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Death becomes her: A Brief List Of Everyone Who Died @finborough

For a natural process, death is not a topic that comes up naturally for people. We ask how people are doing but expect the response to be “I’m great”, not “I’m not dead yet”. And so for the main character in A Brief List of Everyone Who Died, Graciela has a death issue. Starting with when she was five and found out only after the matter that her parents had her beloved dog euthanised. So Graciela decides that nobody she loves will die from then on. And so this piece becomes a fruitless attempt at how she spends her life trying to avoid death while it is all around her. It’s currently having its world premiere  at the Finborough Theatre . As the play title suggests, it is a brief list of life moments where death and life intervene for the main character, from the passing of relatives, cancer, suicides, accidents and the loss of parents. Playwright Jacob Marx Rice plots the critical moments of the lives of these characters through their passing or the passing of those around them. Howeve

Theatre: Under the Blue Sky

Tuesday evening I wasn't sure I was in the mood to see a play in the West End, but the West End Whingers had organised a group outing to see Under the Blue Sky ages ago, so there I was. The play had quite a few good things going for it and that was before I even knew what it was about: it had a late start, and it was around 90 minutes without interval. The fact that it had a great cast (including Catherine Tate), was just a bonus.

Sitting so close in the stalls with a raised set, it struck me that we couldn't see the actors below their knees. For the first two acts I became preoccupied by wondering about feet. It probably didn't help that we all knew Catherine Tate had a nasty sprain last week which cancelled the first preview, so we were all wondering how she would fare... The other thing about sitting so close was that throughout the first act there was the lovely smell of onions, peppers and minced beef cooking and wafting into the audience... As the scene ended and the kitchen set moved to one side, a few of us in the audience watched it like hungry dogs until it disappeared. Reality can be so distracting...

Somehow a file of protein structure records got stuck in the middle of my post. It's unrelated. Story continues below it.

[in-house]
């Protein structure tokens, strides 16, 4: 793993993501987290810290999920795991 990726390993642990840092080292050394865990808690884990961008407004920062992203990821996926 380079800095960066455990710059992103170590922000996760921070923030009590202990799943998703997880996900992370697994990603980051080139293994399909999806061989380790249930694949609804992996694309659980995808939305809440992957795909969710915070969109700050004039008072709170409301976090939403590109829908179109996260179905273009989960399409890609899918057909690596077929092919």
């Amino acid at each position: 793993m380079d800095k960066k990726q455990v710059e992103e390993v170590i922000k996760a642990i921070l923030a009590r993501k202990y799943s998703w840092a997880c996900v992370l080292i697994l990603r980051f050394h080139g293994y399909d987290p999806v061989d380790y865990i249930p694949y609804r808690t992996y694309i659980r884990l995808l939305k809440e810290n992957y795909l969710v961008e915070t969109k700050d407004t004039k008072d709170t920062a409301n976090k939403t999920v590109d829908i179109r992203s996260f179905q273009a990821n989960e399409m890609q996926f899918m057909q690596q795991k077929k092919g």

As for the play about the six teachers exploring love and lust outside the classroom, I thought it was terrific. Maybe it helps knowing a few teachers as then you realise they are such filthy whores (well the fun ones are anyway) who spend half their year on holidays so it all rings true. It's a fun play and while a bit tragic and creepy at times, it is the perfect sort of show for the summer... If you can get past the absence of feet (assuming you are in the stalls). Oh and in the final act Francesca Annis wears a rather flimsy dress and the lighting creates a rather intimate effect that will have you getting flashback's to Polanski's Macbeth...

I'm sure they are hoping on the Catherine Tate effect to bring in the punters to this show, and she does come up with the goods (of being Catherine Tate), but for me the final scene with Annis and Nigel Lindsay was my favourite and it wrapped things up rather nicely. There is even a bit of Neil Sedaka thrown in too which surely has to be a good thing... It runs through to September.

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